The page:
I am a freelance educational gerontologist, writer, community activist and facilitator. I am former Chair of the Department of Human Sciences and Director of Gerontology at Marylhurst University. I joined the faculty as an adjunct member of the Master of Arts in Interdisciplinary Studies program in 1997 and since that time, I've been involved in designing many on-campus and web-based courses and programs for adult learners, including in Gerontology. As an undergraduate I attended Willamette University, graduating Cum Laude in Psychology and Music; my interdisciplinary graduate studies at University of Oregon and Oregon State University focused on the Human Sciences, with specialization areas in adult development and aging, women’s studies, and critical social theory and alternative research methodologies. My dissertation became part of a book published in 1996 and co-authored with Dr. Janet Lee--Blood Stories: Menarche and the Politics of the Female Body in Contemporary US Society. Over the past twenty (or more!) years I have been involved in inquiry in the areas of creativity in later life; older women's embodiment; sexuality and aging; critical Gerontological theory; transformational adult learning practices; and inter-generational friendships and cross-generational collaborative inquiry. I am co-author, with Dr. Harry R. Moody of Aging: Concepts and Controversies (now in its 10th edition!) and first author, also with Moody, of the recently published Gerontology: The Basics, as well as author/co-author of several book chapters, articles and essays. I am on the Portland Community College Gerontology Program faculty.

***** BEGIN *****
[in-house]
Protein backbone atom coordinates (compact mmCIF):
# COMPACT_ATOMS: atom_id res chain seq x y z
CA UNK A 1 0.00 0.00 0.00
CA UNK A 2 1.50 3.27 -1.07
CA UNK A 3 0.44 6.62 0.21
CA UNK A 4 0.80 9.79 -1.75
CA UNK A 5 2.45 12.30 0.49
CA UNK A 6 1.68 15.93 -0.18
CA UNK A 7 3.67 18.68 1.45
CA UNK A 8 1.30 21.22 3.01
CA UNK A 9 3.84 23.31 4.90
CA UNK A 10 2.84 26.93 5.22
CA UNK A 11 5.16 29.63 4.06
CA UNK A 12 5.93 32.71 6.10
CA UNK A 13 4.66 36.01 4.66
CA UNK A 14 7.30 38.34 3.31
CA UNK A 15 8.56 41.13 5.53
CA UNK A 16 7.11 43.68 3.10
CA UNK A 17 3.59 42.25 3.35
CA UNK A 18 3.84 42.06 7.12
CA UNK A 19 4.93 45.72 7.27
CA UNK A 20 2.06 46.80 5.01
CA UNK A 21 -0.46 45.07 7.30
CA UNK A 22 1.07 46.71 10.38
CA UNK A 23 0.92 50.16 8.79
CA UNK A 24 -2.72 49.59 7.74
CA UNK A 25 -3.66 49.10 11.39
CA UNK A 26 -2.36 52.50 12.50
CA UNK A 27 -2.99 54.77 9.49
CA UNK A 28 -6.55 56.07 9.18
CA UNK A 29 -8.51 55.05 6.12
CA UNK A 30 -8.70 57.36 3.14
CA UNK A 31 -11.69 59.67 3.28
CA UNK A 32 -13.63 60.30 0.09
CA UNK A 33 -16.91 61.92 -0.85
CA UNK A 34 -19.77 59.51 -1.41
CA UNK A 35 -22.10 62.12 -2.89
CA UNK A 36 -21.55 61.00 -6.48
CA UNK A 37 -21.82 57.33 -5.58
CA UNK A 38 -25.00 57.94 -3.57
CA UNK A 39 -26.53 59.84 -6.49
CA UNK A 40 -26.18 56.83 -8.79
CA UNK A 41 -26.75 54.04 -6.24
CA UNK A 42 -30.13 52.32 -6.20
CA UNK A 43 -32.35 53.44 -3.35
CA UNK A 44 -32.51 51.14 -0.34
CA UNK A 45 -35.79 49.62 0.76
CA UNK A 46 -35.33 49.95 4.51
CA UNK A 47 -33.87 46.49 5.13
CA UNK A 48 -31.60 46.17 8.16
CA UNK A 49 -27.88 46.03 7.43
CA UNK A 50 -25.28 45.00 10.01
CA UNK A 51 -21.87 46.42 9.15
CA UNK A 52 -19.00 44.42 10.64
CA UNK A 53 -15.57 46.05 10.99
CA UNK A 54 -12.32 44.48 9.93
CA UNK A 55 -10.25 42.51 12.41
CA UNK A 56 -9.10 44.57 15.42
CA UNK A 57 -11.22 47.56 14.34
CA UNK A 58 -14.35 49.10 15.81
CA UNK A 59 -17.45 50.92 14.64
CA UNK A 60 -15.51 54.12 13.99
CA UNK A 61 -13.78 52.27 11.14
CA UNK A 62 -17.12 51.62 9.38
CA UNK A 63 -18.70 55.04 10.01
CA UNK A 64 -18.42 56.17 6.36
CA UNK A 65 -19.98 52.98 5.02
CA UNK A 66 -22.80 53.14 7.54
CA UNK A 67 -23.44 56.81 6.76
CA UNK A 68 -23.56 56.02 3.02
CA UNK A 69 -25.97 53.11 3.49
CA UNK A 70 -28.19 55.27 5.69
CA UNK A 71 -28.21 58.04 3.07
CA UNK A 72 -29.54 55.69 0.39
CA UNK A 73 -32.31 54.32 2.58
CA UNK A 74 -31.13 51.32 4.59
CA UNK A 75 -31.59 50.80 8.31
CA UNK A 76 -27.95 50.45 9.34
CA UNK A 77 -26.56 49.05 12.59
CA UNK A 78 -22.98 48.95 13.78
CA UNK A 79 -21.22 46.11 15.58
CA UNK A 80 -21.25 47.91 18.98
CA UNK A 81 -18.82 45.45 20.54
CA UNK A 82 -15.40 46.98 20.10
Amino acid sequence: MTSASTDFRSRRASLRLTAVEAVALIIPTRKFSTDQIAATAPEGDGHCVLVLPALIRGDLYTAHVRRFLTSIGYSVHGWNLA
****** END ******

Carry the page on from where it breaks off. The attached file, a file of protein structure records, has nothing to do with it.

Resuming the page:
This entry was posted in Uncategorized. Bookmark the permalink.

4 Responses to Gero-Punk Tribute: Exploding Brains

  1. helen says:

    I love the way you write – you think in your writing and share those thoughts as they come – you are down to earth and academic, you are real and deep and honest. Thank you for sharing your thoughts –

  2. brain mind embodiment consciousness … what does meant mean? You’ve given me a lot to “think” about . . . Plus, ditto what Helen says above.

  3. Jenny- what an insightful multiplex you offer here! The concept you offer in your last sentence- about “mind energy” fields- is actually a part of my thesis and a fascinating subject of research and in-search. I’ll share with you at some point the writing I’ve done about this mind-field of possibility, if you’d like.
    Thanks for your lovely, self compassionate journey of curiosity and “multi-tasking meditation” technique! Brilliant, you are!!!

Leave a Reply

Fill in your details below or click an icon to log in: Logo

You are commenting using your account. Log Out /  Change )

Twitter picture

You are commenting using your Twitter account. Log Out /  Change )

Facebook photo

You are commenting using your Facebook account. Log Out /  Change )

Connecting to %s